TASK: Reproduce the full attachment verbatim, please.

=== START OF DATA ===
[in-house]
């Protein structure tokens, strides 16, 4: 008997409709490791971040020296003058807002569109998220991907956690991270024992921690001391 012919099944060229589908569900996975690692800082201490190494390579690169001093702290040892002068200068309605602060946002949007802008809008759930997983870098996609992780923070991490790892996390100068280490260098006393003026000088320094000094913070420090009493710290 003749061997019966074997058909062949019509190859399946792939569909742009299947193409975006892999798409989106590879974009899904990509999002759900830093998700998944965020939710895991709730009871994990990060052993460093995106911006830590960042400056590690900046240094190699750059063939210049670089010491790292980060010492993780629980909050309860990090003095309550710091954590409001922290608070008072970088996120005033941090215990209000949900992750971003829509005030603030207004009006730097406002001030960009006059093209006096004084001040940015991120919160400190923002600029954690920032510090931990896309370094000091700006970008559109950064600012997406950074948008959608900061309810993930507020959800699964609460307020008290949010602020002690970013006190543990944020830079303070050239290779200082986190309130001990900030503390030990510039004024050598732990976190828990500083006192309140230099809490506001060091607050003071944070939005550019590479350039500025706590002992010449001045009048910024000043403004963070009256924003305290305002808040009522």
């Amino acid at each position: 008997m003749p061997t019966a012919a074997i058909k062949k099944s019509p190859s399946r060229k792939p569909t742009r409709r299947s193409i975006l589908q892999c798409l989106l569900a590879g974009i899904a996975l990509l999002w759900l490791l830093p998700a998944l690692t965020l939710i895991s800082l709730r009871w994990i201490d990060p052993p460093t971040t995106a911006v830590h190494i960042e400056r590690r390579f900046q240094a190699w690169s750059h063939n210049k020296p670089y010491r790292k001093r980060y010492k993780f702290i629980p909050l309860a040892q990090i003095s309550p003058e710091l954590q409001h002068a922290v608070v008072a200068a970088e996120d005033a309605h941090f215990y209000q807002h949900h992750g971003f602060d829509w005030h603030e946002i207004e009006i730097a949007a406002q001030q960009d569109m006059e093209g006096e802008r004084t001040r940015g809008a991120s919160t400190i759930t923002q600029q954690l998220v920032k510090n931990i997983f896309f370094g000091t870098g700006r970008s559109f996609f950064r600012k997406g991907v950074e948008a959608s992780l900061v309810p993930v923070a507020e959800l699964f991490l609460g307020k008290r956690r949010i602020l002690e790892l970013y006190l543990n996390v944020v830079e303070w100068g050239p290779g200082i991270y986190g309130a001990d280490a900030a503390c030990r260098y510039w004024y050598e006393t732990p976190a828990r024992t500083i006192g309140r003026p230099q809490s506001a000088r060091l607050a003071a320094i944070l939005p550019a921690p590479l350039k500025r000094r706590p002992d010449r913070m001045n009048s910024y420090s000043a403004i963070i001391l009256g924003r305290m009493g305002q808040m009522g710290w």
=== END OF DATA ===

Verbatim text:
[in-house]
């Protein structure tokens, strides 16, 4: 008997409709490791971040020296003058807002569109998220991907956690991270024992921690001391 012919099944060229589908569900996975690692800082201490190494390579690169001093702290040892002068200068309605602060946002949007802008809008759930997983870098996609992780923070991490790892996390100068280490260098006393003026000088320094000094913070420090009493710290 003749061997019966074997058909062949019509190859399946792939569909742009299947193409975006892999798409989106590879974009899904990509999002759900830093998700998944965020939710895991709730009871994990990060052993460093995106911006830590960042400056590690900046240094190699750059063939210049670089010491790292980060010492993780629980909050309860990090003095309550710091954590409001922290608070008072970088996120005033941090215990209000949900992750971003829509005030603030207004009006730097406002001030960009006059093209006096004084001040940015991120919160400190923002600029954690920032510090931990896309370094000091700006970008559109950064600012997406950074948008959608900061309810993930507020959800699964609460307020008290949010602020002690970013006190543990944020830079303070050239290779200082986190309130001990900030503390030990510039004024050598732990976190828990500083006192309140230099809490506001060091607050003071944070939005550019590479350039500025706590002992010449001045009048910024000043403004963070009256924003305290305002808040009522």
């Amino acid at each position: 008997m003749p061997t019966a012919a074997i058909k062949k099944s019509p190859s399946r060229k792939p569909t742009r409709r299947s193409i975006l589908q892999c798409l989106l569900a590879g974009i899904a996975l990509l999002w759900l490791l830093p998700a998944l690692t965020l939710i895991s800082l709730r009871w994990i201490d990060p052993p460093t971040t995106a911006v830590h190494i960042e400056r590690r390579f900046q240094a190699w690169s750059h063939n210049k020296p670089y010491r790292k001093r980060y010492k993780f702290i629980p909050l309860a040892q990090i003095s309550p003058e710091l954590q409001h002068a922290v608070v008072a200068a970088e996120d005033a309605h941090f215990y209000q807002h949900h992750g971003f602060d829509w005030h603030e946002i207004e009006i730097a949007a406002q001030q960009d569109m006059e093209g006096e802008r004084t001040r940015g809008a991120s919160t400190i759930t923002q600029q954690l998220v920032k510090n931990i997983f896309f370094g000091t870098g700006r970008s559109f996609f950064r600012k997406g991907v950074e948008a959608s992780l900061v309810p993930v923070a507020e959800l699964f991490l609460g307020k008290r956690r949010i602020l002690e790892l970013y006190l543990n996390v944020v830079e303070w100068g050239p290779g200082i991270y986190g309130a001990d280490a900030a503390c030990r260098y510039w004024y050598e006393t732990p976190a828990r024992t500083i006192g309140r003026p230099q809490s506001a000088r060091l607050a003071a320094i944070l939005p550019a921690p590479l350039k500025r000094r706590p002992d010449r913070m001045n009048s910024y420090s000043a403004i963070i001391l009256g924003r305290m009493g305002q808040m009522g710290w």